Emma Vallencey Freud OBE (born 25 January 1962) is an English broadcaster and cultural commentator.
|Born||Emma Vallencey Freud
25 January 1962
|Education||Queen's College school, Royal Holloway College|
|Occupation||TV presenter, cultural commentator|
Emma Freud was born to a Jewish family in London on 25 January 1962 and is the daughter of politician and broadcaster Sir Clement Freud and June Flewett, known as the actress Jill Freud. She is the great-granddaughter of psychoanalyst Sigmund Freud. Her younger brother is Matthew Freud, the ex-husband of Rupert Murdoch's daughter Elisabeth Murdoch. Painter Lucian Freud was her uncle.
On television, she initially worked on cable television programmes for children, before co-presenting LWT's The Six O'Clock Show from 1986. In 1987, she co-hosted TVS's travel quiz for children, Worldwise. Later that year, she briefly earned a certain media notoriety for presenting a chat show, Pillow Talk, in which she interviewed guests whilst in bed with them, as part of LWT's late-night strand Night Network. In one episode, she interviewed Jeffrey Archer whilst he was seemingly completely naked although both later confessed that he did in fact have Y-Fronts on.
In 1986, Freud also appeared as Princess Diana in a Thames Television special, spoofing the Royal Variety Performance, alongside impressionist Mike Yarwood, who appeared as Prince Charles, among other roles.
In 1990 and 1991, Freud presented two series of Plunder, an afternoon chat show on BBC2 in which she interviewed guests about their favourite television clips. Emma has also presented Channel 4 programmes, such as The Pulse on the subject of health, and The Media Show. She fronted Theatreland for LWT, on the topic of entertainment.
On the radio, she has been a regular contributor to Radio 4's Saturday miscellany Loose Ends, hosted originally by the late Ned Sherrin, now by Clive Anderson. In 1988, she was one of the launch presenters of GLR, where she presented the weekday 10.00 am programme. One of her producers during this period was Chris Evans. She also appeared on Just A Minute on 14 April 1990, playing against her father, who was a show regular.
In 1993, Freud first appeared on Radio 1, deputising for Nicky Campbell on his late night show Into The Night. Later that year, she was invited by the network's new controller Matthew Bannister to reinvent the lunchtime programme previously presented by Jakki Brambles. From January 1994, she appeared on the station every weekday between noon and 2.00 pm, presenting a mix of music, interviews and interactive news features. Her programme was praised by some but it proved unpopular with many who preferred the old mainstream pop fare. In Simon Garfield's 1998 book on Radio 1, The Nation's Favourite, Bannister claims that Freud was "treated very badly by people at the station, especially other women".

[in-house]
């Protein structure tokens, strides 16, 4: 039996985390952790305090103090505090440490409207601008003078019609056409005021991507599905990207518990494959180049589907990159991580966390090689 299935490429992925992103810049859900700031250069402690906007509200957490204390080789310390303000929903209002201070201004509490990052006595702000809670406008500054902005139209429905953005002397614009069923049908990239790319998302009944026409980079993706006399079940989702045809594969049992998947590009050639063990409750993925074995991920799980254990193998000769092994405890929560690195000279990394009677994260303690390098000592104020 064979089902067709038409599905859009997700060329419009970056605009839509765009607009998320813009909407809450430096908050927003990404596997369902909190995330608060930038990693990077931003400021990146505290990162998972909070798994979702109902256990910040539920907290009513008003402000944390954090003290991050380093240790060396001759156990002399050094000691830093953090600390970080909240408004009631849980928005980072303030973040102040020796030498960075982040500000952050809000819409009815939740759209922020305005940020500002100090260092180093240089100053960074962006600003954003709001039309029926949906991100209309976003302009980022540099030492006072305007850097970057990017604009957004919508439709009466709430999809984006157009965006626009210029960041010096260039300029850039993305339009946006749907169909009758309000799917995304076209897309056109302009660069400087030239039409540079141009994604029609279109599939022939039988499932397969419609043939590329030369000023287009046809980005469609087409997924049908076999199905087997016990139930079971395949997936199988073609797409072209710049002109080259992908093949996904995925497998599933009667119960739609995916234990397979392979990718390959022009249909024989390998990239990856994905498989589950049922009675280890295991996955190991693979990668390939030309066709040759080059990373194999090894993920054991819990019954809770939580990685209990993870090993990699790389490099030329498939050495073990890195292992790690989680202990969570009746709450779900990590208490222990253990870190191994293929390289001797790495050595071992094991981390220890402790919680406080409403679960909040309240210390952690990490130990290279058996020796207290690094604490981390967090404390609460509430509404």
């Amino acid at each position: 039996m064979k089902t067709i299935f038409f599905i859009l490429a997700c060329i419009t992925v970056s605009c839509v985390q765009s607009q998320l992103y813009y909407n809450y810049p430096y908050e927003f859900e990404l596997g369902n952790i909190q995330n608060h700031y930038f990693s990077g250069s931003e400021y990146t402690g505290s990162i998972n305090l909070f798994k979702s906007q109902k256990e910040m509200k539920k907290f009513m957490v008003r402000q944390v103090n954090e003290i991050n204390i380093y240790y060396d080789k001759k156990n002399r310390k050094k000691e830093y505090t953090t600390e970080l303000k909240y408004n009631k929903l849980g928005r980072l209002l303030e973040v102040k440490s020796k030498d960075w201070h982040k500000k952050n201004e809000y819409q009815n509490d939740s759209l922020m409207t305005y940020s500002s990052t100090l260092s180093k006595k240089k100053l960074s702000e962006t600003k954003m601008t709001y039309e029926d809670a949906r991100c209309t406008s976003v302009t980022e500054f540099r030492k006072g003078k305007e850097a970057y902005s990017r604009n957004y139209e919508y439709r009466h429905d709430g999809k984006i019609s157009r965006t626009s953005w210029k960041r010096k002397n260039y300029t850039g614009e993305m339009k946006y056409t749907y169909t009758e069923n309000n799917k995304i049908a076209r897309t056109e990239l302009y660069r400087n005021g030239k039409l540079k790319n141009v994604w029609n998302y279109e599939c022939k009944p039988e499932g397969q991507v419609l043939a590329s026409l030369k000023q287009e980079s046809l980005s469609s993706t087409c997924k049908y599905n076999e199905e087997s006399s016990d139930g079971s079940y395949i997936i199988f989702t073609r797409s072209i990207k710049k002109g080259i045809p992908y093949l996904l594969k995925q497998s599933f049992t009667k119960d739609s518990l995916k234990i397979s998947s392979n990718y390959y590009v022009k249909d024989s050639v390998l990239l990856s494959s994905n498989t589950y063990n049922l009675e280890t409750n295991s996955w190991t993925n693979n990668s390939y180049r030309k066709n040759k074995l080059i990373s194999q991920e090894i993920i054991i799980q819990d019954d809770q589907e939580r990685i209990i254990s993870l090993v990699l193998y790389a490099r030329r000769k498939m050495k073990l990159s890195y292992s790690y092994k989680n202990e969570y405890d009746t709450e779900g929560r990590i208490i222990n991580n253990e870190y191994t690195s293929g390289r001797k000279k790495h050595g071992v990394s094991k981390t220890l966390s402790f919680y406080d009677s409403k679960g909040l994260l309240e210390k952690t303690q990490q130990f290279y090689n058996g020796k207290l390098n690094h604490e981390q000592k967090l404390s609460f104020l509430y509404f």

She is regularly involved with Curtis's other projects, including Comic Relief, the successful British charity and biannual telethon that he helped establish. She was appointed Officer of the Order of the British Empire (OBE) in the 2011 Birthday Honours for services to Comic Relief.
Freud was recently added to the judging panel of the Norwich Film Festival for 2014. In August 2014, Freud was one of 200 public figures who were signatories to a letter to The Guardian opposing Scottish independence in the run-up to September's referendum on that issue.
- "Emma Freud tells her Dad's refugee story". YouTube. 11 June 2014.
- "Emma Freud: My father, Clement Freud, remembered". The Guardian. 24 April 2010. Retrieved 9 January 2011.
- Royal Holloway guide Archived 15 September 2008 at the Wayback Machine.
- "Emma Freud Presenter". Retrieved 9 January 2011.
- "No. 59808". The London Gazette (Supplement). 11 June 2011. p. 10.
- BROWN, SARAH (15 March 2007). "To a very special mum". Daily Mail. Retrieved 14 November 2012.
- "New Judge – Emma Freud". Norwichfilmfestival.co.uk. Retrieved 26 August 2014.
- "Celebrities' open letter to Scotland – full text and list of signatories". The Guardian. 7 August 2014. Retrieved 26 August 2014.